Twenty years of systematic campaigning, training and encouraging road authorities to save lives through safer road design is reaping significant rewards, according to a new report.
Over the past two decades, the Road Safety Foundation has been tracking the performance of motorways and A roads in Great Britain, showing how risk varies across the road network and identifying roads that have improved significantly over time – and those that remain persistently higher risk.
The report, set to be published later this month, shows that fatalities on the network mapped by the Road Safety Foundation fell by 48% between 1997-99 and 2016-18.
The report highlights one route – the A448 in Warwickshire – which has improved from high risk in 1997-1999 to low risk in 2016-2018. There were seven fatal and serious crashes on this route in 1997-1999 compared with none during the most recent three years.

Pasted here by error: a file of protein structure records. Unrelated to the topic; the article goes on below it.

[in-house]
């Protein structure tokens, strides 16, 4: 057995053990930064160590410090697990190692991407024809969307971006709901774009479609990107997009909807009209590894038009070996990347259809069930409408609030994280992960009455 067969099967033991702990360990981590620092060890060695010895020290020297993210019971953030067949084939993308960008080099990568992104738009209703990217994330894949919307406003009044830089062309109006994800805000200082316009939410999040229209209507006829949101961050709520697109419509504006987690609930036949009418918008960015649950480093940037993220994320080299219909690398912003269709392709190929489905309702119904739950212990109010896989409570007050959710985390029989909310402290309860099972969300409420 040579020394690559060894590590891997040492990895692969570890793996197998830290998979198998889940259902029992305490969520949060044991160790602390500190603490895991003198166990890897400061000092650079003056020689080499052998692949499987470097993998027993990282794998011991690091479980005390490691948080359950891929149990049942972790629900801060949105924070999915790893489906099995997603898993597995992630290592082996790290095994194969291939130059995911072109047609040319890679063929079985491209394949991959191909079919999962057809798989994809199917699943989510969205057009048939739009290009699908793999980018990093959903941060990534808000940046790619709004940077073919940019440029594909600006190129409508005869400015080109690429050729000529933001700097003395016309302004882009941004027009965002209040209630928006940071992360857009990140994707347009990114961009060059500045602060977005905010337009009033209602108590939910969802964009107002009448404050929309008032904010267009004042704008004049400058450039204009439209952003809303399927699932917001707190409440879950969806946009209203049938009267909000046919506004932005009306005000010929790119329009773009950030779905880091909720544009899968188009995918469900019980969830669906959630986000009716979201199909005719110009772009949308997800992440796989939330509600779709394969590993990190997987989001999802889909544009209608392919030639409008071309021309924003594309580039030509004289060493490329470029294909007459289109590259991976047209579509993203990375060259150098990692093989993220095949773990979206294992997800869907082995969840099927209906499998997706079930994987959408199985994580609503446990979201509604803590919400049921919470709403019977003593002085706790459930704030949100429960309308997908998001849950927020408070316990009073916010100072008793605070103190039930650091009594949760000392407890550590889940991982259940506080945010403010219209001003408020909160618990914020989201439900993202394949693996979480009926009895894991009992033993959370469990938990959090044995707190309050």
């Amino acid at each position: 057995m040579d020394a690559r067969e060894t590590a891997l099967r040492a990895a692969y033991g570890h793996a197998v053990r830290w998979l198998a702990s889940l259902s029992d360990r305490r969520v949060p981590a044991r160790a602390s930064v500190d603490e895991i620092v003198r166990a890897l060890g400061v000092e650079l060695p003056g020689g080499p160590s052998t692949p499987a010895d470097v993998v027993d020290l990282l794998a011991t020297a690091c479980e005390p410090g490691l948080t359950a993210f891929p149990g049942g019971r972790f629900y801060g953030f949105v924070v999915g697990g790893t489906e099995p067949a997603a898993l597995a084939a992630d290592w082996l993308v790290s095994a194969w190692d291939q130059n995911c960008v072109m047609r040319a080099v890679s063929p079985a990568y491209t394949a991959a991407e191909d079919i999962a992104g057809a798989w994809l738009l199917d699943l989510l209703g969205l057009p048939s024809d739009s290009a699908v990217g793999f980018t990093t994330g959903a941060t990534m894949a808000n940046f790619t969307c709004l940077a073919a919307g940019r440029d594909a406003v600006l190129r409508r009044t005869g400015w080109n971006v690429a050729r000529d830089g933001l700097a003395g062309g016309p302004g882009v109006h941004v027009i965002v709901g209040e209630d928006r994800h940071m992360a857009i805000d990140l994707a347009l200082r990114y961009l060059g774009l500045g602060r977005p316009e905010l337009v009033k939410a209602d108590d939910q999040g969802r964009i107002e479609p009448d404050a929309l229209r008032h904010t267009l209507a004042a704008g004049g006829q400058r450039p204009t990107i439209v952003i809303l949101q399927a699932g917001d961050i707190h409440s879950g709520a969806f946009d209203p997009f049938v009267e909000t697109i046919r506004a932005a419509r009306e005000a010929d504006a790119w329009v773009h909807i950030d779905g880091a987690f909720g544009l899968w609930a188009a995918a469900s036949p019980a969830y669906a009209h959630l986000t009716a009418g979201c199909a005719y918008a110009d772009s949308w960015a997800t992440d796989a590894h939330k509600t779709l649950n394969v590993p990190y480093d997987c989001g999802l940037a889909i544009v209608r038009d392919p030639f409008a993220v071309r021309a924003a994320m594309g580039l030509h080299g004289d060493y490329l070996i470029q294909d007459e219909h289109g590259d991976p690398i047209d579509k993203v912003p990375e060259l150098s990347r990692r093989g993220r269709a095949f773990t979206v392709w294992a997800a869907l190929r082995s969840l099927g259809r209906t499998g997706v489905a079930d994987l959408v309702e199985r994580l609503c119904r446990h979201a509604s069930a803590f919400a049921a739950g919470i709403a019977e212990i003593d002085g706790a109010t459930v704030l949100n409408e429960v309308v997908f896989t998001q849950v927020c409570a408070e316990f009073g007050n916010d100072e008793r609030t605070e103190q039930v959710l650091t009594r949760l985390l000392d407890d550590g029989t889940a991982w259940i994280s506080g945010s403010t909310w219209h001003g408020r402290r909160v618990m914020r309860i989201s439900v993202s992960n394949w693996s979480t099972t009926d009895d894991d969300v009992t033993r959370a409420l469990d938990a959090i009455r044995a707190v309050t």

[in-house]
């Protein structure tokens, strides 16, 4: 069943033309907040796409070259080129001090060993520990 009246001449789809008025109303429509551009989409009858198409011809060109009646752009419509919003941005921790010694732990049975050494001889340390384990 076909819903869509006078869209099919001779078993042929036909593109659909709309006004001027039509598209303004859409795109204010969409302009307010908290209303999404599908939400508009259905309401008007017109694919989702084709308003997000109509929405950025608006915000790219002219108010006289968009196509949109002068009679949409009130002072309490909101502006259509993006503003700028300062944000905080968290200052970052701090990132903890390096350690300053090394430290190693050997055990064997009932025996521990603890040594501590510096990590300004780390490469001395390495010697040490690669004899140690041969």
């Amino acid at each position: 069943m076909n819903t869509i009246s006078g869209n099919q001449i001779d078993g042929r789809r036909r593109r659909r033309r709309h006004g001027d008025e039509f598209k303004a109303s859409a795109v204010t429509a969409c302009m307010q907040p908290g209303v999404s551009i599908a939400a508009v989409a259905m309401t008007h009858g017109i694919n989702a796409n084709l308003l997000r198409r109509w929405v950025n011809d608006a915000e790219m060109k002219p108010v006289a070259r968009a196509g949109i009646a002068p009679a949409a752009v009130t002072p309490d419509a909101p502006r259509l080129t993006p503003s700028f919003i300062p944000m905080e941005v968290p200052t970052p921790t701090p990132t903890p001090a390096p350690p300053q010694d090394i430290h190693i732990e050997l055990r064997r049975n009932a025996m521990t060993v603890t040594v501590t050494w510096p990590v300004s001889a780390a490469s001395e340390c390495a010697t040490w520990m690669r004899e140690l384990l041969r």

The 4km section of the A448 is a local single carriageway between the A435 and the A441 in Redditch. The road is roughly equally split between 40mph and 50mph speed limits and carries 9,000 vehicles per day.
Over the years the location has had speed roundel markings and red surface treatment added, along with the installation of two vehicle-activated signs and yellow-backed warning signs at certain points. The location is also subject to regular police mobile enforcement.
Dr Suzy Charman, executive director of the Road Safety Foundation and author of the report, said: “Twenty years of systematic campaigning, training and encouraging road authorities to save lives through safer road design is reaping significant rewards.
“Over two decades, the annual performance tracking of improvements in British road sections has revealed some outstanding examples where targeted investment by authorities in safer infrastructure delivered casualty savings of 50% or more.
“But, sadly, this road section was exceptional. Typically, less than 2% of road sections showed any measurable improvement in successive annual Crash Risk Mapping reports.
“This year less than 1% of road sections show significant improvement.”